Uefa To Ban England And Russia

England and Russia have been threatened with expulsion from Euro 2016 after the disgraceful scenes in Marseille.

Three days of violence in the Mediterranean port culminated with Russian supporters attacking England fans inside the Stade Velodrome at the end of a 1-1 draw in the Group B game.

England and Russia have been threatened with expulsion from Euro 2016 after the disgraceful scenes in Marseille. EPA/DANIEL DAL ZENNARO. Credit: EPA

Russia appeared to bear the brunt of the blame in the first Uefa statement issued yesterday, with European football’s governing body launching disciplinary proceedings for crowd disturbances, racist behaviour and setting off fireworks. Sportsmail can reveal that England’s black players were racially abused, and disabled supporters were also victims of the Russian hooligan gang.

But last night, Uefa’s executive committee issued a stern warning that levelled accusations at both countries and said a repeat of the violence in Marseille could lead to the disqualification of both nations, the kind of threat the

FA last received after clashes between English and German fans in Charleroi at Euro 2000. They urged the FA and the Russian Football Union to tell their respective supporters to ‘behave in a responsible and respectful manner’.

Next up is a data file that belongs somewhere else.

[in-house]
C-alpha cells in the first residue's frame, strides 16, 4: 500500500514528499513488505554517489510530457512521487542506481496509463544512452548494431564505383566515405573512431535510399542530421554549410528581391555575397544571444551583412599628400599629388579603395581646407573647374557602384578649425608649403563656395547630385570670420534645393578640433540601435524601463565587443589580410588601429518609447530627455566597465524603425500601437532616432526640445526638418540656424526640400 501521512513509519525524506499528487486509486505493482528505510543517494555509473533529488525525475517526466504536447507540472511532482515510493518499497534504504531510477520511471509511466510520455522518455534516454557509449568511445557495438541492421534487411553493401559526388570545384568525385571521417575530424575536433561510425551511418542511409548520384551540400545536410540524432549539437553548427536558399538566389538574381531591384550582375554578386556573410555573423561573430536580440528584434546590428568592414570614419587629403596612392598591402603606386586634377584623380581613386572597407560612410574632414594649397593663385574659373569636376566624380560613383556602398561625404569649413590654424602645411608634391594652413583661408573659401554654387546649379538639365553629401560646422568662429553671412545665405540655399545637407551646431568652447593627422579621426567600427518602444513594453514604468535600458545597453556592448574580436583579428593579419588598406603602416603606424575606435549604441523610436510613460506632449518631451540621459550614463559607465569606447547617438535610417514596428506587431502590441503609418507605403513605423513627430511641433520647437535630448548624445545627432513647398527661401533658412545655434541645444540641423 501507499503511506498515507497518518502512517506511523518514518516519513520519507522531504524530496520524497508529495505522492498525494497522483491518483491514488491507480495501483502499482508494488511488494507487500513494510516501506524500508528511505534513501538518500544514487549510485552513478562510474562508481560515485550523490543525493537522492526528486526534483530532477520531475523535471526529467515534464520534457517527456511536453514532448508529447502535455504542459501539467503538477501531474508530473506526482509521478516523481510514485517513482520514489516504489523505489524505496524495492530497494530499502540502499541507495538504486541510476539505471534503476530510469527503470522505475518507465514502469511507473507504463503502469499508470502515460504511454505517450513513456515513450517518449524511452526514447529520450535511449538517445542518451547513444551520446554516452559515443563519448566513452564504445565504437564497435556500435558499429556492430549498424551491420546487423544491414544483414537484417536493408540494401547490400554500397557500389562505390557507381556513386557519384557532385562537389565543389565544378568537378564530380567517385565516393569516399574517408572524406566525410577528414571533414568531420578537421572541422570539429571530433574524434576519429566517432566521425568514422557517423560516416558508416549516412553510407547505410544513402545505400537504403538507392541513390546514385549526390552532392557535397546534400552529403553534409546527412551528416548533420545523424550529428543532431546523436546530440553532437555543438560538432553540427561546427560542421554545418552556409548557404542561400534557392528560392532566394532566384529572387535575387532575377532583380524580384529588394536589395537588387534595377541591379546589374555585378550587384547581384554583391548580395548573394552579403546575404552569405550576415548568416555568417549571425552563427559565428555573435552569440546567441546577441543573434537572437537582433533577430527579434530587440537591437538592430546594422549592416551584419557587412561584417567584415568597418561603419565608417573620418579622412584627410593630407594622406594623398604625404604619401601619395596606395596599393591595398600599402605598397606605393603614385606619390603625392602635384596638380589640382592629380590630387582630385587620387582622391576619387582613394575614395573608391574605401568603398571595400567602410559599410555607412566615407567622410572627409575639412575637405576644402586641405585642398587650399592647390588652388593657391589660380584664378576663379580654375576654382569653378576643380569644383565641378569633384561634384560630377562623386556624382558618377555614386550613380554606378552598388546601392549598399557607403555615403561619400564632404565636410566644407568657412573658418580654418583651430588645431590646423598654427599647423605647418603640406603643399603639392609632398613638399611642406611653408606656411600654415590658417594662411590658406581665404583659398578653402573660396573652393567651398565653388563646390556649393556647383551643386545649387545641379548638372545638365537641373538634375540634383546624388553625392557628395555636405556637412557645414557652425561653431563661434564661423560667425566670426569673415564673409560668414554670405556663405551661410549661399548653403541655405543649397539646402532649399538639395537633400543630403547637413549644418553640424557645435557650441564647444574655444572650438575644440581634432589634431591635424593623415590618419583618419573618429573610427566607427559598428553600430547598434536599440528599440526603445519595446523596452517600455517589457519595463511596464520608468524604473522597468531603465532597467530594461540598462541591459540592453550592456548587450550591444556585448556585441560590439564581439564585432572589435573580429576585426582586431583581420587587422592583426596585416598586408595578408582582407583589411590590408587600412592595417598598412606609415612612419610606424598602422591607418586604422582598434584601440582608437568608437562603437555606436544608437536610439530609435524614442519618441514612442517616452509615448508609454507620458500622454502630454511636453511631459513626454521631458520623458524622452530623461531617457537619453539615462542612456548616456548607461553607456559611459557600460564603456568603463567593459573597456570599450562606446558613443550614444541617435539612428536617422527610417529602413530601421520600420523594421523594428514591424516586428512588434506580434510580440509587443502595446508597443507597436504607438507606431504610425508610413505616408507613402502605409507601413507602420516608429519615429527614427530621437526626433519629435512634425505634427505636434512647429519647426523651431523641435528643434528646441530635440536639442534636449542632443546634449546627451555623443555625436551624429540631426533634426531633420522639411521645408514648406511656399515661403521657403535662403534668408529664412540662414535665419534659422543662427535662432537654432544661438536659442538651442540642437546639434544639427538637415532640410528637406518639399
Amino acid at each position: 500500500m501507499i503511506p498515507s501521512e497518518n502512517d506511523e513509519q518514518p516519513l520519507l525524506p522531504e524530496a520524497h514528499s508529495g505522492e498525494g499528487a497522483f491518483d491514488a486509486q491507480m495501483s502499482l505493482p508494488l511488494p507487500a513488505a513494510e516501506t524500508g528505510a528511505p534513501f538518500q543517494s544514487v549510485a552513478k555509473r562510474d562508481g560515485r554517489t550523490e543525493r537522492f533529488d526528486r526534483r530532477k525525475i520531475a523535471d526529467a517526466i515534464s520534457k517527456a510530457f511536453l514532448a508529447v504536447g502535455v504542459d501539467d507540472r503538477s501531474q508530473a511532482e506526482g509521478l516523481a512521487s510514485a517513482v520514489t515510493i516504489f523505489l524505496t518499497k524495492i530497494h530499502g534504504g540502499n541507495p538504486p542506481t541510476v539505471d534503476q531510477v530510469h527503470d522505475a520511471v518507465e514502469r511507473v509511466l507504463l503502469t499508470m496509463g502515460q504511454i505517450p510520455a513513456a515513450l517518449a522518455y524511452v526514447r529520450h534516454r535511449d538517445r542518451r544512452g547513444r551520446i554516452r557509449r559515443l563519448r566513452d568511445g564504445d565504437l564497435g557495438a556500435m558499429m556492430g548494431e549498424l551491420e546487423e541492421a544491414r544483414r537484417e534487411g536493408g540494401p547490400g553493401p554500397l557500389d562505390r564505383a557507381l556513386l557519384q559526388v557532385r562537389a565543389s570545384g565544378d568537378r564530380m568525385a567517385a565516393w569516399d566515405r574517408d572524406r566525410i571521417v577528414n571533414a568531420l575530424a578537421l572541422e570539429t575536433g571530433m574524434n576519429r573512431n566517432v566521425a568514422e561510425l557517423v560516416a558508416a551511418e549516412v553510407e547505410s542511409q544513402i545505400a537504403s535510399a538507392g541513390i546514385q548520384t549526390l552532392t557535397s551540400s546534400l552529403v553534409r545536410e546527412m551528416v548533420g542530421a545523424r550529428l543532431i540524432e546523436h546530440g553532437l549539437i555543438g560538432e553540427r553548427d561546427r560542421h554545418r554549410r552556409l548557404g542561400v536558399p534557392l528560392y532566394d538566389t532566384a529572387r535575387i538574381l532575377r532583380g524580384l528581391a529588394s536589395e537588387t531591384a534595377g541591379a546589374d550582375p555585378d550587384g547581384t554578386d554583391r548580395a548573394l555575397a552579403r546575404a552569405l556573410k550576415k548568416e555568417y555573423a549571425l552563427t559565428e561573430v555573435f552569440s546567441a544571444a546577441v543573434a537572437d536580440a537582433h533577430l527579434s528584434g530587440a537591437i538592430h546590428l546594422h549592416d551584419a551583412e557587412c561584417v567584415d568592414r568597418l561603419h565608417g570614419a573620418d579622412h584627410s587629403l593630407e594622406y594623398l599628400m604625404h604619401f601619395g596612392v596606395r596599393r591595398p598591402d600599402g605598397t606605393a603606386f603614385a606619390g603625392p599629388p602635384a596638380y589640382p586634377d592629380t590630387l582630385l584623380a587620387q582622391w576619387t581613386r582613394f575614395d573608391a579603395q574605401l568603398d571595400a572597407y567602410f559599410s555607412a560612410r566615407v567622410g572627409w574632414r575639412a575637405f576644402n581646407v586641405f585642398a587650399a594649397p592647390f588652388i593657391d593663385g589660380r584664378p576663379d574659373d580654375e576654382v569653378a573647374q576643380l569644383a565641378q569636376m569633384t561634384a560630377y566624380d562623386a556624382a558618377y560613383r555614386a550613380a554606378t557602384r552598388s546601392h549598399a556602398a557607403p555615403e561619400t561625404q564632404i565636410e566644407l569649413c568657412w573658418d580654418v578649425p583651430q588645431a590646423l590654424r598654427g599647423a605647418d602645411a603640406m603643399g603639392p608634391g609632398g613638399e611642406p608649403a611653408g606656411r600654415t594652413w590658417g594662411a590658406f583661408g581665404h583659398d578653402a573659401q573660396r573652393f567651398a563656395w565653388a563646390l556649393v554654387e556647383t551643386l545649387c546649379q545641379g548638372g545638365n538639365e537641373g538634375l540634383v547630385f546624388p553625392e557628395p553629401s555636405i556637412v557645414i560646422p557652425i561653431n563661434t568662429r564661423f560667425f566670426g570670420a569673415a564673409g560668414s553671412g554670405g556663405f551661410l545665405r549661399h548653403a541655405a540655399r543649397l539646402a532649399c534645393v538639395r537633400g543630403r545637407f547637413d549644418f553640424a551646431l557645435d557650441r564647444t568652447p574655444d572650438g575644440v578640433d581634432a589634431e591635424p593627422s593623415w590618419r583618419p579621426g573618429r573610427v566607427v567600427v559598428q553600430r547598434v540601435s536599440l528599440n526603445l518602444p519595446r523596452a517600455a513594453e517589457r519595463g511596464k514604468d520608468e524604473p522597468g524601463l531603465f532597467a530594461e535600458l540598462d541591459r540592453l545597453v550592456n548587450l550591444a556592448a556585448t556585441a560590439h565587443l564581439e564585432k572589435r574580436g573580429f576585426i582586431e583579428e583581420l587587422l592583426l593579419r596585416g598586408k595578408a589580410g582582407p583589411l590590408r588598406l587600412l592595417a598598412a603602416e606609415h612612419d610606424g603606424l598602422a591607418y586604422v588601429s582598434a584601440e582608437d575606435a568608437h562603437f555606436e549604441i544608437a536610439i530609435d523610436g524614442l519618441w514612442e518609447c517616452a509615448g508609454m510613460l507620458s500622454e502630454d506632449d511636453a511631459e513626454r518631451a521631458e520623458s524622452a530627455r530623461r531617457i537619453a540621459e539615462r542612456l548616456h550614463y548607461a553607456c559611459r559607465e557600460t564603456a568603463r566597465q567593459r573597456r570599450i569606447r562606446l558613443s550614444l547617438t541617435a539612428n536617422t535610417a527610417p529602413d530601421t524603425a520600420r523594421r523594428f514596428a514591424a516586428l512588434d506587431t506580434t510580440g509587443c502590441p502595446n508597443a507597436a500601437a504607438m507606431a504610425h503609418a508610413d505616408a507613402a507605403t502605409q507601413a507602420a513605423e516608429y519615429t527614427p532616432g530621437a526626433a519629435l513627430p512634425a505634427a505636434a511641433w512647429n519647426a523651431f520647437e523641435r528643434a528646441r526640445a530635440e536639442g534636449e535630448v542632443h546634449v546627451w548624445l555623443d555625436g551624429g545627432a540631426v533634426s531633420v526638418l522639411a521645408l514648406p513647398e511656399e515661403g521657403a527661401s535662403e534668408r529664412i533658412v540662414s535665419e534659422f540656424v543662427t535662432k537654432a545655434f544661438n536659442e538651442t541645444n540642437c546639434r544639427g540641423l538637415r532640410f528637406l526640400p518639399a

The statement expressed the ‘disgust’ of Uefa bosses for the violent clashes in Marseille.

‘Such unacceptable behaviour by so-called supporters of the national teams of England and Russia has no place in football, a sport we must protect and defend,’ it said. ‘The Uefa executive committee has warned both football associations that — irrespective of any decisions taken by the independent disciplinary bodies relating to incidents inside the stadium — it will not hesitate to impose additional sanctions on the FA and the Russian Football Union, including potential disqualification of their respective teams from the tournament, should such violence occur again.’

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With incidents also occurring in Nice on Saturday night ahead of Northern Ireland’s encounter with Poland, the French government has implemented an alcohol ban near all Euro 2016 venues for the rest of the tournament.

But there remains concern that trouble could be repeated in Lille on Wednesday. Russia play Slovakia there, but it is also the city where England fans without tickets for Thursday’s game against Wales in Lens had been advised prior to the tournament to stay by the national police chiefs council because their fan park is twice as big. It can hold up to 25,000 supporters, and it is estimated that as many as 100 000 Welsh and English fans — most without tickets — will be in the area.

The FA received a letter from Uefa containing the expulsion warning and last night chief executive Martin Glenn responded in a statement.

‘We take this letter from Uefa with the utmost seriousness,’ he said. ‘Every effort needs to be made by The FA to positively urge fans to act in a responsible and respectful way. Violent scenes like those witnessed in Marseille have no place in football, nor society as a whole.’

However, the Football Supporters Federation chief executive Kevin Miles, who saw events unfold in Marseille, said: ‘I’ve been incredibly disappointed by the French police so far. Their response is to fire tear gas towards the incident and that tactic makes no discrimination between the victims of an attack and those responsible for it.’

It has emerged that a 16-year-old England fan was among the 15 arrests made in Marseille over three days.

– Daily Mail

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